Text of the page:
Great you got a great new logo designed, perhaps at my favorite logo crowdsourcing site 99designs.com, or by another graphic artist – now what?
Here is a checklist of the file type formats (.eps, .psd, .ai) and the sizes you need to get from your logo designers when you accept them as the winner of the logo contest. 99designs requires all their graphic artists to follow these guidelines for file downloads and gives them templates in the correct size and file formats
Logo File Formats with Explanations
|.ai - Adobe Illustrator (also called the original and editable file or source file)||To adjust and change the logo in the future|
|.eps Vector file in digital RGB (red, green, blue) format||For digital media|
|.eps Vector file in print (CMYK - cyan, magenta, yellow, black)||For print media and printing|
|.png, .jpeg or .jpg, .pdf Wed preview file||To view online and use for websites, social media and internet advertising|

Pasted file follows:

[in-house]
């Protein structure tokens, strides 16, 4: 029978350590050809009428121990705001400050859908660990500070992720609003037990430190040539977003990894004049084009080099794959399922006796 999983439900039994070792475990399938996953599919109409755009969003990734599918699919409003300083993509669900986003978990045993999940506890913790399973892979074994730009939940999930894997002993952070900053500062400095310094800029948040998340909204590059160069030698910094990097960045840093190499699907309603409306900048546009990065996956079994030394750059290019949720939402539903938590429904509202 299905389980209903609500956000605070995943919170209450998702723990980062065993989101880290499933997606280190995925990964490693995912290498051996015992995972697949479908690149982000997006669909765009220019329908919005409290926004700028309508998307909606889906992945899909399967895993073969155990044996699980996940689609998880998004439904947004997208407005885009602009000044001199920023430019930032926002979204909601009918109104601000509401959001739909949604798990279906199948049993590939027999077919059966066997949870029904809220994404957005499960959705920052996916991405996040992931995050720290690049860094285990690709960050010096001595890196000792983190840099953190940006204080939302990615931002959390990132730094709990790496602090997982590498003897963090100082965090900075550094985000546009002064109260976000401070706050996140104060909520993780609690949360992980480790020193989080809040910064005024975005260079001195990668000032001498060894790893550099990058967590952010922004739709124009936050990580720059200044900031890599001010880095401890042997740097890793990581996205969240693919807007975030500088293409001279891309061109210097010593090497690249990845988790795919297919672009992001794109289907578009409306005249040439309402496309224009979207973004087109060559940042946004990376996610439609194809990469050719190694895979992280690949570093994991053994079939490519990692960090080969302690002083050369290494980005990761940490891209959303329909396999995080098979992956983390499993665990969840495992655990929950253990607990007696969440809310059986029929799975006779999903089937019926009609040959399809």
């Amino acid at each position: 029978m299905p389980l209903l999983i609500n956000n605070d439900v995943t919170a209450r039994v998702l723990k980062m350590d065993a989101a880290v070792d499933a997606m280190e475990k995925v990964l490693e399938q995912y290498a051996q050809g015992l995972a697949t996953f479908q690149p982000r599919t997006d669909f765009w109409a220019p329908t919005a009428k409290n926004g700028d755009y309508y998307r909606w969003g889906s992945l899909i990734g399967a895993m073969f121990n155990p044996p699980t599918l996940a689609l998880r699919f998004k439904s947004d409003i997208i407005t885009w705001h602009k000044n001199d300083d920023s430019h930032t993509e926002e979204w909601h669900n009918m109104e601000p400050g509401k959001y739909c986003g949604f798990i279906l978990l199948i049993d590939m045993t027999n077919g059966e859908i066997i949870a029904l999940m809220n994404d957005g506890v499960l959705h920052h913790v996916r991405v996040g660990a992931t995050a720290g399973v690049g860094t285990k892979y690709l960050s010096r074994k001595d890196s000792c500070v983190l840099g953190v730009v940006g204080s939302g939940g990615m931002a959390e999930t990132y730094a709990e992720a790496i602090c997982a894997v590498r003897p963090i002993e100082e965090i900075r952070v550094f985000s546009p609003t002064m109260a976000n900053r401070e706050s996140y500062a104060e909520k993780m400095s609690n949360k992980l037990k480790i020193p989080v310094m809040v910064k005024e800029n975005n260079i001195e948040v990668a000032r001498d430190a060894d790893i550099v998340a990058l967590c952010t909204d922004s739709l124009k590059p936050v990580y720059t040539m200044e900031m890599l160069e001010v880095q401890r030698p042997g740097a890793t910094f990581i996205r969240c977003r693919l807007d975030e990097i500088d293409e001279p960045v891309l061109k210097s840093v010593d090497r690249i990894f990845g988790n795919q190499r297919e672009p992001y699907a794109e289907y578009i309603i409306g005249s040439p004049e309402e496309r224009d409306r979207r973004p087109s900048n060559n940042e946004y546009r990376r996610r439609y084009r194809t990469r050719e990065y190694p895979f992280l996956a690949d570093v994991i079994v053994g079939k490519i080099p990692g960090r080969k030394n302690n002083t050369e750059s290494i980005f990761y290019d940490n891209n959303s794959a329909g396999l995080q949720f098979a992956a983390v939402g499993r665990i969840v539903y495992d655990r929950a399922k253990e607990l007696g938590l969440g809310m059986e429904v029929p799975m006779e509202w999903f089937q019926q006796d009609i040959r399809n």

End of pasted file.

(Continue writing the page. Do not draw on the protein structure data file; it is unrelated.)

Most images files for logos and business uses are generally divided into two categories, raster, and vector. Vector files are used mostly for digital purposes and rast2r for print, however, there is crossover and exception. Read on for more information about file types and how they will affect how your new logo will appear on your website, t-shirts and business cards.
Raster Images File Types
- JPEG or JPG
These Raster images are created by a grid of dots (pixels). Each pixel is assigned a specific color. Unlike vector images, raster images are created in one size and are not meant to be enlarged and made larger.
If you attempt to enlarge a raster image, you stretch the pixels, which can result in a “pixelated” or blurry image – sort of like the holes in swiss cheese. When you try to make a raster image larger, your graphic software will fill in, by guessing, the colors that are missing based on the surrounding pixels.
Graphic artists use raster image files for photo, digital art and web graphics (such as banner ads, social media images, and email marketing pictures.
CMYK vs. RGB
Raster logo images can be saved in one of two main color models: CMYK (for print) and RGB (for digital)
Vector images are math equations, where each dot, line, and shape is represented by its own mathematical formula.
Every “formula” can be assigned a specific color, stroke or thickness to turn the shapes into art. The superiority of vector images is that they are not sized dependent on the original image. You will not lose detail or get a blurry image when you decrease or enlarge your logo vector image.
Vector images are generally used for logos, icons, typesetting and digital illustrations.